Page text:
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‘Onward’ Film Review: Pixar’s Latest Sticks the Ending, But Not So Much Everything Before It

Chris Pratt and Tom Holland play elven brothers in a world that has turned its back on magic

How good is Pixar at making audiences cry in the last 10 minutes of a movie? So good that the studio serves up a moving finale to “Onward” when everything that comes before that ending has been rather spotty, particularly when compared to the studio’s greatest achievements.

It’s the same strategy behind a band saving its hit songs for the encore — make the audience leave on a high and they’ll forget the less successful parts — but while the film’s sentimental climax will have filmgoers walking into the lobby still dabbing away their tears, it doesn’t entirely expiate “Onward” of its many flaws.

The film is set in a world where magic once thrived, where pegasuses shared the sky with dragons while centaurs roamed the land. Then someone invented the light bulb, and the denizens of this reality decided electrical engineering was easier to learn than wizardry, and the old ways slowly disappeared. Cut to a modern world that looks a lot like ours, where nerdy high-school elf Ian (voiced by Tom Holland) is turning 16.

The occasion prompts Ian’s mom, Laurel (Julia Louis-Dreyfus), to go to the attic to bring down a gift that her late husband, Wilden (Kyle Bornheimer), asked her to hold onto until Ian and his older brother, Barley (Chris Pratt), came of age. It’s a magical staff and a gemstone, with a spell that will bring Wilden back to life for 24 hours. Barley, obsessed with role-playing games, tries and fails to make the spell work; Ian, it turns out, has magical abilities, but he hesitates and ends up bringing back only his dad’s legs. The brothers now have exactly one day to snag another magical gem to complete the spell, or they’ll lose any chance of a summoning their father.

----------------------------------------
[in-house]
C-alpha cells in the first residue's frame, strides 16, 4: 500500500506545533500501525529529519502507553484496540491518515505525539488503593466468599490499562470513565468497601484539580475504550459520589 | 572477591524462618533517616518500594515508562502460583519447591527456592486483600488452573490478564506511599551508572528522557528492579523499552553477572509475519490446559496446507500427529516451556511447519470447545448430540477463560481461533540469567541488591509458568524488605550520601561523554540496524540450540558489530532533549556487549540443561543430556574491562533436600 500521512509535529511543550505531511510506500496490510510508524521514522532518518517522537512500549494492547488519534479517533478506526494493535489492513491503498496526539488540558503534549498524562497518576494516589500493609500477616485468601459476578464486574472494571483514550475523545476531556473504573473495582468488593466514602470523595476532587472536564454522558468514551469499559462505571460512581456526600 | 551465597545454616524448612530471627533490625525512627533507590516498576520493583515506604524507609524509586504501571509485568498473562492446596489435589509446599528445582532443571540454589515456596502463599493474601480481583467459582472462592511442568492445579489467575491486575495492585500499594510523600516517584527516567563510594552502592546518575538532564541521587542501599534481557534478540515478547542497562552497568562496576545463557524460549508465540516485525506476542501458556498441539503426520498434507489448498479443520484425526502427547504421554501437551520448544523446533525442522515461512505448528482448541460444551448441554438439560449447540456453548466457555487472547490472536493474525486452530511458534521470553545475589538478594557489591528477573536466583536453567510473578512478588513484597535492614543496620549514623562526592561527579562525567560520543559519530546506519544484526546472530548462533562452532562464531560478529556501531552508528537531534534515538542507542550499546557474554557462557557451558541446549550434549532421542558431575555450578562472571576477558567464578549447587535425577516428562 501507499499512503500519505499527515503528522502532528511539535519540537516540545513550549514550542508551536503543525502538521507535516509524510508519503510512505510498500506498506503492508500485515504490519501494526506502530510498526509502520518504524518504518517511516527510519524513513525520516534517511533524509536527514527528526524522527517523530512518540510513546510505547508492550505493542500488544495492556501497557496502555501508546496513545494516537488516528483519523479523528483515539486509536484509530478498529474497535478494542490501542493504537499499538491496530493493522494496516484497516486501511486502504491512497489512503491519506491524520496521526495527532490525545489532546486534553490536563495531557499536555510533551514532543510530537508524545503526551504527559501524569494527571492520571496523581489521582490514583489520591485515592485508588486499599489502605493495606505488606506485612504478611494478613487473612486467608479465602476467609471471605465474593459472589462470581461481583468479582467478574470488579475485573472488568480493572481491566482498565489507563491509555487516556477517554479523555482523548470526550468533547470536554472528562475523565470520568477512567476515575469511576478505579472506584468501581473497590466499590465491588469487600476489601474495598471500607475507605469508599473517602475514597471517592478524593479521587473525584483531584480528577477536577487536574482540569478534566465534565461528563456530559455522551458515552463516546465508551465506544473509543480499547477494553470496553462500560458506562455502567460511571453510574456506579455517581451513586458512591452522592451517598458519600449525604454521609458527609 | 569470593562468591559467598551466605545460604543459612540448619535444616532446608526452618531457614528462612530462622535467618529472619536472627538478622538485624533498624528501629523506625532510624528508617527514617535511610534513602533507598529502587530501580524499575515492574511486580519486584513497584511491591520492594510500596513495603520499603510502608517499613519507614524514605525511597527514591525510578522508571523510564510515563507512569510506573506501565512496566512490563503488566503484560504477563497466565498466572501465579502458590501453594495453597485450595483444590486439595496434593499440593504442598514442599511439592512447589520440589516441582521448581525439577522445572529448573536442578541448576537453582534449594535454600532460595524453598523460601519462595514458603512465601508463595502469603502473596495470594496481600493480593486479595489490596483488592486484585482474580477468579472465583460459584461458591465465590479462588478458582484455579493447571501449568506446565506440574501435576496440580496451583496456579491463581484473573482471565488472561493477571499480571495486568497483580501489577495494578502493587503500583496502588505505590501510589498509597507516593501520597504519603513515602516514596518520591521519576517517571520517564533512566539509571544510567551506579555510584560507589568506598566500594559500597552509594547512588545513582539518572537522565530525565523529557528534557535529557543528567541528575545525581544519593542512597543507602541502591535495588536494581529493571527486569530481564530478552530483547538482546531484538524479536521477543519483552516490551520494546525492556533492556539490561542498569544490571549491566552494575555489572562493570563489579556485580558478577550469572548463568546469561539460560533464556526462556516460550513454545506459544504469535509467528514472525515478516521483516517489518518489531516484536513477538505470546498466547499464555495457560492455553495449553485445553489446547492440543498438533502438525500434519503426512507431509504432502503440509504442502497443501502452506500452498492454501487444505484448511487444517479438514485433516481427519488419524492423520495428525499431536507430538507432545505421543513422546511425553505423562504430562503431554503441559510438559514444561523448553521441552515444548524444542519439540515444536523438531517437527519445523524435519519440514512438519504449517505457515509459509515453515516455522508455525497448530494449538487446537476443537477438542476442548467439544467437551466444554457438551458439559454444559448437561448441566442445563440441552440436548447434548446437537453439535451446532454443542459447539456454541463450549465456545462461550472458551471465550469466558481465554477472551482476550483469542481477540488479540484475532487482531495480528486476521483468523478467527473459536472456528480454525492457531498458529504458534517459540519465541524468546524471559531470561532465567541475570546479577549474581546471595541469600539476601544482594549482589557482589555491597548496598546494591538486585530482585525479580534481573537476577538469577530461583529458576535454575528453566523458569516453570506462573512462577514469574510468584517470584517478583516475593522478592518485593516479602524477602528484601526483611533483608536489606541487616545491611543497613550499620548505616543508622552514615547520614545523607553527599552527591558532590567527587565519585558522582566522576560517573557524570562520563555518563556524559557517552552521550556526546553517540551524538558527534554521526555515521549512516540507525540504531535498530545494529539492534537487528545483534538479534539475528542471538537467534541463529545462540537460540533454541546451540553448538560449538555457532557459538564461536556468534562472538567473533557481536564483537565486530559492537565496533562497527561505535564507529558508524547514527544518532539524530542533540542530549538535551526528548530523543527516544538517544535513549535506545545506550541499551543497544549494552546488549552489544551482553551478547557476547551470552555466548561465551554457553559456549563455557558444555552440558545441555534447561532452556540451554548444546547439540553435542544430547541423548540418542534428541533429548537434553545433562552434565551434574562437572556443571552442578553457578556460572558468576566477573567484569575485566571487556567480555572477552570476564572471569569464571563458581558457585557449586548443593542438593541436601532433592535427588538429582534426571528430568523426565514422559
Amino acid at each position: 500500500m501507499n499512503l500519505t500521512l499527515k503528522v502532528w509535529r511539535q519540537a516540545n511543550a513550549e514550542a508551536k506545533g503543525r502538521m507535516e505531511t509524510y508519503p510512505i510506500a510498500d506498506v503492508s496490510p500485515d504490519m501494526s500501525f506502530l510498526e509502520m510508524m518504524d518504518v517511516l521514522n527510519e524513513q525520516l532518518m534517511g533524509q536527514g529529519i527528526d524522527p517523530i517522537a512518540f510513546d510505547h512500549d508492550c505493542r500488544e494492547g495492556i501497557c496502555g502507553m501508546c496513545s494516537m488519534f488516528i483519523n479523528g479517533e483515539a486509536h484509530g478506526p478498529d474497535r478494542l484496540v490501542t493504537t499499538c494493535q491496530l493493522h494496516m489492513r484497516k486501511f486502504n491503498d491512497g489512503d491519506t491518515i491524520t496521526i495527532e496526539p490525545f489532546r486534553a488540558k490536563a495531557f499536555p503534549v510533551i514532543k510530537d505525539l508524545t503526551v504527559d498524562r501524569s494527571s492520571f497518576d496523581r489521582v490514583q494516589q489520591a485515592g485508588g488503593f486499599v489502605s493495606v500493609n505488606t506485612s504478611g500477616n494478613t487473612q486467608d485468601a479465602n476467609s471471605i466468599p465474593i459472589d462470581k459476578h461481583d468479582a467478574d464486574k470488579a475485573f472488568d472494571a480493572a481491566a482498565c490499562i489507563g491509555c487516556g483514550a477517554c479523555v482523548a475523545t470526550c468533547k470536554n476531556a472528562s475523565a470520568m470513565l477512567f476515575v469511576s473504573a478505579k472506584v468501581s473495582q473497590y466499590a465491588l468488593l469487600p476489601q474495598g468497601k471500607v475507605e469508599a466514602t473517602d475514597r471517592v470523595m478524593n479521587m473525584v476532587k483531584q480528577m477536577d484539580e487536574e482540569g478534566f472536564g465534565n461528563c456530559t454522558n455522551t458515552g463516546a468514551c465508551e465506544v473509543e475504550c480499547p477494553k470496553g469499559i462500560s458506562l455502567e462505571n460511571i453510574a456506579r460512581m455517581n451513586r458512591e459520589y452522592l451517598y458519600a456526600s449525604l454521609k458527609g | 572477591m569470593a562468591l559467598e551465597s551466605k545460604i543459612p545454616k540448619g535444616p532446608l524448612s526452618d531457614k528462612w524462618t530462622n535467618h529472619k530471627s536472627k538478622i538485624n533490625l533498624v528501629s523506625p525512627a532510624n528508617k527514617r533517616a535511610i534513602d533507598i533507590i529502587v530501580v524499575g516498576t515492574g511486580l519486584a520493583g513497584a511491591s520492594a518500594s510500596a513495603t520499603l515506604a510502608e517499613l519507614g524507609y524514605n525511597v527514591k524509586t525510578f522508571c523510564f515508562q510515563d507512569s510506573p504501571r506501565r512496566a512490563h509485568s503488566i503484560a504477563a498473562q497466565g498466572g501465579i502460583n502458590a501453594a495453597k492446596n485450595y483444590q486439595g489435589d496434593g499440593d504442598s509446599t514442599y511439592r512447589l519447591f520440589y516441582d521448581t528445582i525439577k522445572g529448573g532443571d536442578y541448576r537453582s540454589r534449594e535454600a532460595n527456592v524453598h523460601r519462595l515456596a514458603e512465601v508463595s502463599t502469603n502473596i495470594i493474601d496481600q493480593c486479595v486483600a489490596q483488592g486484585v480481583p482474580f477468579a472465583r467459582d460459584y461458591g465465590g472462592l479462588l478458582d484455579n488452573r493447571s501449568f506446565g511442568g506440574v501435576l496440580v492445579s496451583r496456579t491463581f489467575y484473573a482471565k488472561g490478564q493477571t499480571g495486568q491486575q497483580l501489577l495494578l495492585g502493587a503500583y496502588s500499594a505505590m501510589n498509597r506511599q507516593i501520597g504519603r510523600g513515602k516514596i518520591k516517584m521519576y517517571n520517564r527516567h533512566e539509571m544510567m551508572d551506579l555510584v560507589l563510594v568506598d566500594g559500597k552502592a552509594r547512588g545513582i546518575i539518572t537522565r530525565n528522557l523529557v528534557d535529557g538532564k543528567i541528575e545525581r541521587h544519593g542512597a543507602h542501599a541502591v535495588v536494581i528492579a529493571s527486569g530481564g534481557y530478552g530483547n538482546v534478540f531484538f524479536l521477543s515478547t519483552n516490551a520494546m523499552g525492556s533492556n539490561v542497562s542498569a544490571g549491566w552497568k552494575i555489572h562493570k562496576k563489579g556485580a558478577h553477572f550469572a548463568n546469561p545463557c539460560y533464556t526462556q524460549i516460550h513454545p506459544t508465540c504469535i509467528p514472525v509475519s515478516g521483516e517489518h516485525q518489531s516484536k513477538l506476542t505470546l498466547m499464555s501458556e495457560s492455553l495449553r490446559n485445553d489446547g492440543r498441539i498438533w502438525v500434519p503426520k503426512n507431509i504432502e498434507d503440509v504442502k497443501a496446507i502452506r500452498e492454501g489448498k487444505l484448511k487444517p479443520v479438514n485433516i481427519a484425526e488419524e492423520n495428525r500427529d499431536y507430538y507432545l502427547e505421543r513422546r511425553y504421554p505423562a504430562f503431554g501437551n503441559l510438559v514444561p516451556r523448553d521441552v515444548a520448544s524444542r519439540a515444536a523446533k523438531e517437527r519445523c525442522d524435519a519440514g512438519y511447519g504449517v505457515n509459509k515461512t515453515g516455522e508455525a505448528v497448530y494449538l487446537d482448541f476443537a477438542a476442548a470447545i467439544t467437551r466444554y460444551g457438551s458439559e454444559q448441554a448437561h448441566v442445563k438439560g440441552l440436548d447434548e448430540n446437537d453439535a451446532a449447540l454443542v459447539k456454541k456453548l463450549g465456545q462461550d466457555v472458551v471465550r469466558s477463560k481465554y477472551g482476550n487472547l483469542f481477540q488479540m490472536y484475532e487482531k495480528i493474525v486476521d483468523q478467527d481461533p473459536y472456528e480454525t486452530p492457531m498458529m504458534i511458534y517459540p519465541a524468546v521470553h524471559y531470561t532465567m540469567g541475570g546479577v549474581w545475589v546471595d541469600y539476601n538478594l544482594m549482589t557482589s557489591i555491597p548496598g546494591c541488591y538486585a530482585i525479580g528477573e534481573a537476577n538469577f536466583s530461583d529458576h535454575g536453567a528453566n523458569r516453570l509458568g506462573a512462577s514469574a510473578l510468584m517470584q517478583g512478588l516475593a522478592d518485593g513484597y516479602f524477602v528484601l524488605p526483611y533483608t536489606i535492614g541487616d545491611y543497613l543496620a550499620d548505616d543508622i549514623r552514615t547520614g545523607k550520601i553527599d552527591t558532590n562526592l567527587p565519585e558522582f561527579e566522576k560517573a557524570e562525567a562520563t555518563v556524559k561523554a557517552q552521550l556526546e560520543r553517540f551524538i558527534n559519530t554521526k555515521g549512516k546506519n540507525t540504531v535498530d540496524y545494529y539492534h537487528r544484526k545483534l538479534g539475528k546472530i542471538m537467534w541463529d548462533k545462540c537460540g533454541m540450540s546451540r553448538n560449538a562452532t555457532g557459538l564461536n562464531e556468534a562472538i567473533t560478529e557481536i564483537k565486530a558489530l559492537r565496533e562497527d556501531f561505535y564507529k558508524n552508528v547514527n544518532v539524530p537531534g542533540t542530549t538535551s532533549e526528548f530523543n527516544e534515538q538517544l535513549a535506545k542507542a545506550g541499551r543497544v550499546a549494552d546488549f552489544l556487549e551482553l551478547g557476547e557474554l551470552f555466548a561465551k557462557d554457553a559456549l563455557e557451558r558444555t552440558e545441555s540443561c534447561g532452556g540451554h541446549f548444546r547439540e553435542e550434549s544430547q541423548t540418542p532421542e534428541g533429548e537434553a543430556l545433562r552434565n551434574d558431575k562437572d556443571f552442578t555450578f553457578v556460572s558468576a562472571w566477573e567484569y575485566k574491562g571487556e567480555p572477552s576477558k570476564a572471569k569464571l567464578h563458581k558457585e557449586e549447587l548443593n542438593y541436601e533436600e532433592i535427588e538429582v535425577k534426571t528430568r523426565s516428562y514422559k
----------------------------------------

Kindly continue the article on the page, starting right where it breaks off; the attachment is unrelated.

And then we’re off on another madcap, ticking-clock Pixar plot, complete with car chases, scene-stealing bit players and a third-act argument between the two protagonists. Barley has been portrayed as a deadbeat and a layabout, but given the opportunity to embark on a real-life quest that doesn’t involve dice and figurines, he rises to the occasion, as does the timid Ian. Still, to get us to that lovely ending, “Onward” cheats a bit, withholding certain pieces of information until the 11th hour like a slapdash murder mystery.

Part of the problem with “Onward” is that director Dan Scanlon (“Monsters University”) and his co-writers Keith Bunin (“Horns”) and Jason Headley don’t seem to have fully thought out the logic of this once-magical world. Technology has replaced magic, sure, but why would fairies — who all have still have wings on their backs — ride motorcycles instead of flying? Why would pegasuses have been reduced to the equivalents of garbage-scavenging raccoons on our world?

Speaking of which, the biggest lapses of logic apply to Barley, who has a pegasus on the side of his van. (Which, again, would make more sense in our world than in his.) The character is presented as a D&D-playing, LARP-obsessed metalhead, but given that wizards and dragons were once a real thing in his world, wouldn’t it make more sense for him to be a history buff, Ren Faire, war-re-enactor type than someone lost in fantasy?

It also doesn’t help that “Onward” is one of the less attractive Pixar movies. The early nighttime sequences are set in places like parking lots, gas stations and theme restaurants (the latter once being the lair of a fearsome manticore, voiced by Octavia Spencer), but the movie never gives those quotidian locations the otherworldliness that the “Toy Story” movies did. And while the filmmakers deserve credit for not making the character design overly cute, they haven’t figured out a way to make these mythological creatures pop.

Still, even if the film lags narratively, there’s enough flash and dazzle to keep viewers engaged, with Holland and Pratt providing a genuine balance of sibling love and exasperation for each other. Younger viewers will giggle at the physical humor involved in a pair of disembodied legs running around on an adventure, but I would have loved one or two more scenes with Spencer’s manticore, a fearsome creature that has turned itself into, essentially, Regina Hall’s harried-manager character from “Support the Girls.” What’s there is choice, although Louis-Dreyfus’ singular skills as a performer get little room to blossom in her underwritten role.

In the final analysis, a let-down from Pixar still outshines another animation studio’s finest work, and if the people sitting around me at the screening I attended are any indication, the strength of the ending is enough to win over a good chunk of the audience. I couldn’t help wanting a little more magic from this movie set in a world where magic itself has fallen out of favor.